Storytelling

Storytelling is one of the oldest and most powerful forms of communication. A good story well told not only increases audience attention, but is also better remembered than a list of items or facts.

Best Practices

The essential parts to a story — Every story consists of a few essential elements: an initiating incident, a protagonist, action, and an outcome. Unless your material comprises these elements, it won’t be perceived as a story.

[toggle title_open=”Close Me” title_closed=”Open Me” hide=”yes” border=”yes” style=”default” excerpt_length=”0″ read_more_text=”Read More” read_less_text=”Read Less” include_excerpt_html=”no”]

Just telling about an event is not always a story. Not all narratives are stories. A story contains four essential components:

1. Initiating incident. A story must have an impetus, a cause that drives someone to take action. In most stories, this is a problem — or an opportunity. Whether it’s negative (a problem) or positive (an opportunity), the more extreme this incident, the more compelling the story will be.

2. Protagonist. A story has one or more individuals (a team, organization, etc.) trying to achieve a goal caused by the initiating incident.

3. Action. The protagonist takes action to address the problem or opportunity. The story becomes more engaging if obstacles stand in the way of achieving the goal, and make it harder to obtain. The protagonist’s actions to overcome the obstacles can be the most instructive elements in stories.

4. Outcome. Once the problem or opportunity has been revealed and action taken by the protagonist, the audience will want to know what happened. Did the protagonist achieve the goal? Whether your story has a happy ending or not, the outcome must be clear.

Of course, simply having these four elements does not guarantee that a story will be memorable, instructive, or even interesting. It just means you have a genuine story. A story needs something more if it’s to stick.

[/toggle]

Examples of effective storytelling — Exemplar video stories illustrating IBM’s core values.

[toggle title_open=”Close Me” title_closed=”Open Me” hide=”yes” border=”yes” style=”default” excerpt_length=”0″ read_more_text=”Read More” read_less_text=”Read Less” include_excerpt_html=”no”]

  1. Innovation that matters — for our company and the world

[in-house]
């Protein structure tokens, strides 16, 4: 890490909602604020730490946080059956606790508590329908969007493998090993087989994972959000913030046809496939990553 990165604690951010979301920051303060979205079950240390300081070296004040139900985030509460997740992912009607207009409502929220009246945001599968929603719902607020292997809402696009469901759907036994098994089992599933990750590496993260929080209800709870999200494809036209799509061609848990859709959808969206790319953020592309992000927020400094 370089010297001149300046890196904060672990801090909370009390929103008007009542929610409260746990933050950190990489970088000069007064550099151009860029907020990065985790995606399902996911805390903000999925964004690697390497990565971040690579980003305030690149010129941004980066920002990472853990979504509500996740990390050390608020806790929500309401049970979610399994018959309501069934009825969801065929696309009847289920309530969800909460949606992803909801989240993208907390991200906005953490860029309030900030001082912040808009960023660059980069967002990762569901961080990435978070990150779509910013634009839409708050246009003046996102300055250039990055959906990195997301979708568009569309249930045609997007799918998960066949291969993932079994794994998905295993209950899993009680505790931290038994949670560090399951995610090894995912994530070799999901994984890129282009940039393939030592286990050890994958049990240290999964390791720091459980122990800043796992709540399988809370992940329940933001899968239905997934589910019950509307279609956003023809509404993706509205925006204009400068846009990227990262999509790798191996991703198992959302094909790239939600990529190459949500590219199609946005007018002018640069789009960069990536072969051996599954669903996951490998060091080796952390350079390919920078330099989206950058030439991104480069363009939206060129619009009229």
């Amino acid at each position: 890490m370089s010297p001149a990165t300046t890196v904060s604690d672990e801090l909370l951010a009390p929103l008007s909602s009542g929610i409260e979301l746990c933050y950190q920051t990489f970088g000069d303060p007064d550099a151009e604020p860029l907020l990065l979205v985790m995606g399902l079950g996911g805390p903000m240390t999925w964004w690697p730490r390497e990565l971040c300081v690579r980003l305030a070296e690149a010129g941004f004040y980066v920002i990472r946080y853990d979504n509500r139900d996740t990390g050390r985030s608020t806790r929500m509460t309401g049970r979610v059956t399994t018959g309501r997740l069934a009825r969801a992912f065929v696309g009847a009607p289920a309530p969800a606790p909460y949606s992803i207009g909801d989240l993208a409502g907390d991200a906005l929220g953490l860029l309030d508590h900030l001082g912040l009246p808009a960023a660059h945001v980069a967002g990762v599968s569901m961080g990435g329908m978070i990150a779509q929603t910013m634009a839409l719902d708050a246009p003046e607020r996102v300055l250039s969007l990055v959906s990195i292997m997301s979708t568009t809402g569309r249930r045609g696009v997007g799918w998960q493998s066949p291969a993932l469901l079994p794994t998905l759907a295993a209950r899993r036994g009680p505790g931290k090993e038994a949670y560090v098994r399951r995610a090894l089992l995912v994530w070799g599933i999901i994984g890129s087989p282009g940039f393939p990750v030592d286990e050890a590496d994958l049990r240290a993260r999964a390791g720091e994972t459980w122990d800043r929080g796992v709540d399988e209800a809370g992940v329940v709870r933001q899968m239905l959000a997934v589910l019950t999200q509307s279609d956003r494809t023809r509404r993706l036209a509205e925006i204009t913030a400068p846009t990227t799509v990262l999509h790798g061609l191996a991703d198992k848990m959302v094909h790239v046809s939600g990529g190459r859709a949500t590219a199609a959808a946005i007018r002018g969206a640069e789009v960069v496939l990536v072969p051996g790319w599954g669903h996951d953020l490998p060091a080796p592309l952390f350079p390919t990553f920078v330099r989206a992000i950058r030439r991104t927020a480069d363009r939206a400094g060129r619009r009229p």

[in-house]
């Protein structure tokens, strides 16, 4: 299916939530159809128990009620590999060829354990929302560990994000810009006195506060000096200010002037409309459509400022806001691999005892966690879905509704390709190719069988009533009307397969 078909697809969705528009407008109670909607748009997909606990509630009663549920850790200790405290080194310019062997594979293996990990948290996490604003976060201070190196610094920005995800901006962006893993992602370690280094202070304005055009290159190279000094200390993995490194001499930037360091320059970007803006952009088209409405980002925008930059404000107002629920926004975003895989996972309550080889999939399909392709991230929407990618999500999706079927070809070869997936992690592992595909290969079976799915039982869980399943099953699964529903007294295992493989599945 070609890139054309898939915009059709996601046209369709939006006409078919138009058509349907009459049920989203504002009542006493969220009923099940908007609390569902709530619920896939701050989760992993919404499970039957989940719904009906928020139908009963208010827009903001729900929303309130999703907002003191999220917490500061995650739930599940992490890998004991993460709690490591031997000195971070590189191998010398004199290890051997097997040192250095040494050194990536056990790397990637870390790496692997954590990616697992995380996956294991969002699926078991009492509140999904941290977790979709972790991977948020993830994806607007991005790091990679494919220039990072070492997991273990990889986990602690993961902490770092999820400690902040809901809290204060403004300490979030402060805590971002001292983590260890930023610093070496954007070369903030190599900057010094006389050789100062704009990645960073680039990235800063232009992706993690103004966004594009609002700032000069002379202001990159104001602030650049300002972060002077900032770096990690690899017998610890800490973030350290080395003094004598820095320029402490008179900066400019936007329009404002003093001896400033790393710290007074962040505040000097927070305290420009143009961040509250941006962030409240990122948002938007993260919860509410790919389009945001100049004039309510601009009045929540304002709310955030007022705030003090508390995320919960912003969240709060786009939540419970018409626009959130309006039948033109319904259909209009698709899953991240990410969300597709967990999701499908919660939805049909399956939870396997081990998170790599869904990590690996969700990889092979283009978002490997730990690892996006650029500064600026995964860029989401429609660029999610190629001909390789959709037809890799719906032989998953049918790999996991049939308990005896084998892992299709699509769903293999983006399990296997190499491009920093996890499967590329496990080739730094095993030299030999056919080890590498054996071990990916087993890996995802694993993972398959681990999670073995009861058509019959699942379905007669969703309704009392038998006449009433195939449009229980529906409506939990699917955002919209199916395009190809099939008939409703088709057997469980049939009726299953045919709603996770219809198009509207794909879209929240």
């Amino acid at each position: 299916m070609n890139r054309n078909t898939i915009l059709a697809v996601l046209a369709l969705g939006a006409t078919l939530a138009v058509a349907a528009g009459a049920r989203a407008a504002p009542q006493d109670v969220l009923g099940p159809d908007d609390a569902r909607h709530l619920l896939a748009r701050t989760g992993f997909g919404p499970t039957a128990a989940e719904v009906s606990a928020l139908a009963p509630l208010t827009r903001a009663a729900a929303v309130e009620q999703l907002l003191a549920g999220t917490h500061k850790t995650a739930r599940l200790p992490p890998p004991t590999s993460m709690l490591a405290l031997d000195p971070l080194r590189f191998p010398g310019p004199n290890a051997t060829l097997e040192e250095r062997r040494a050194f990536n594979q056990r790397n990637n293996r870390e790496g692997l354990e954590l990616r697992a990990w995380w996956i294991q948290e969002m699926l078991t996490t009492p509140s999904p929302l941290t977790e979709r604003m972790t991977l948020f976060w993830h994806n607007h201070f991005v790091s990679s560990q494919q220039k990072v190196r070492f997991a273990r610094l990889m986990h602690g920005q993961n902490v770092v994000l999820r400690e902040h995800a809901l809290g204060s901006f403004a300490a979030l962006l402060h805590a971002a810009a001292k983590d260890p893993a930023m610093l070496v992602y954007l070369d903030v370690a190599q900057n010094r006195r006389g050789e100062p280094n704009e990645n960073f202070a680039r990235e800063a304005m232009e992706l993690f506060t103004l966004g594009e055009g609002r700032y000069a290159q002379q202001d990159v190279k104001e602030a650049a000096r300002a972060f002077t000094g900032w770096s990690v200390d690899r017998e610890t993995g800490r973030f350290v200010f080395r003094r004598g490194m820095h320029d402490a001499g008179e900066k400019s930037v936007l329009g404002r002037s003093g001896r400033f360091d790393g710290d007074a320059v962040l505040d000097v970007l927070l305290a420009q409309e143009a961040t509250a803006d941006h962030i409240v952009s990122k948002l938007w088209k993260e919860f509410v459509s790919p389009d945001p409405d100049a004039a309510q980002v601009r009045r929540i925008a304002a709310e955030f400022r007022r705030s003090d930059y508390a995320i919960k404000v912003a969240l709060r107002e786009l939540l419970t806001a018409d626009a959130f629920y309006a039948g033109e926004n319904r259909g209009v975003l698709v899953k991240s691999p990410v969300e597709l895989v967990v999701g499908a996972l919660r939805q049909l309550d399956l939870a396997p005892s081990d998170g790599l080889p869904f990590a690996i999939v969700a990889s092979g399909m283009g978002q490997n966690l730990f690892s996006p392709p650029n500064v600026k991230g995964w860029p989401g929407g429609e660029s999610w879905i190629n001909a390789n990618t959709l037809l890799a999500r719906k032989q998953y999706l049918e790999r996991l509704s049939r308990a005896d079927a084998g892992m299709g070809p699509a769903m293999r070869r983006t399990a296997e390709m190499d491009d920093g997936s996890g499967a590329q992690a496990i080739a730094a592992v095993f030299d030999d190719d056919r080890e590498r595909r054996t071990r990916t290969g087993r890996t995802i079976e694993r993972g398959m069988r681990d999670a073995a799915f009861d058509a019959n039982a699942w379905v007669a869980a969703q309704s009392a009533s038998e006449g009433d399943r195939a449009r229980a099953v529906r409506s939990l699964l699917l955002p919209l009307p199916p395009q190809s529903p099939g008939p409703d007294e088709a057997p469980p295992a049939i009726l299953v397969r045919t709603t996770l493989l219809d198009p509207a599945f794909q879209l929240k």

2. Dedication — to every client’s success
  3. Trust and personal responsibility — in all relationships

[/toggle]

Giving your story impact — But compelling stories need more than just the basic elements. Here you’ll learn storyteller “secrets” on how to make a story more powerful.

[toggle title_open=”Close Me” title_closed=”Open Me” hide=”yes” border=”yes” style=”default” excerpt_length=”0″ read_more_text=”Read More” read_less_text=”Read Less” include_excerpt_html=”no”]

Making your story memorable

We suggest you watch each of the video examples in the previous section (Examples of Effective Storytelling) before your review this section.

Each of the video examples had the four basic elements we identified earlier: initiating incident, a protagonist, action, and an outcome.

But these stories go beyond those basic requirement.
Below are story-strengthening elements that can raise a story’s impact. Incorporating any one of these elements can help — adding several can help even more. But whatever element you add, be sure it is genuine and appropriate, not artificially invented to try to increase your story’s power.

1. Something important at stake. A major risk will ratchet up audience interest in a story. In Dick Richardson’s “Mazel Tov” story, IBM attorneys discovered Dick’s omission of a required Sexual Harassment component in the manager program — his own career was in jeopardy because of his mistake. We want to learn what happened!

2Time lock. When a problem or opportunity has a definite deadline, it creates an urgency in the story, raises the tension and peaks audience interest.
3. Expectation violation. When audience expectations are dashed — for a good reason — the story soars.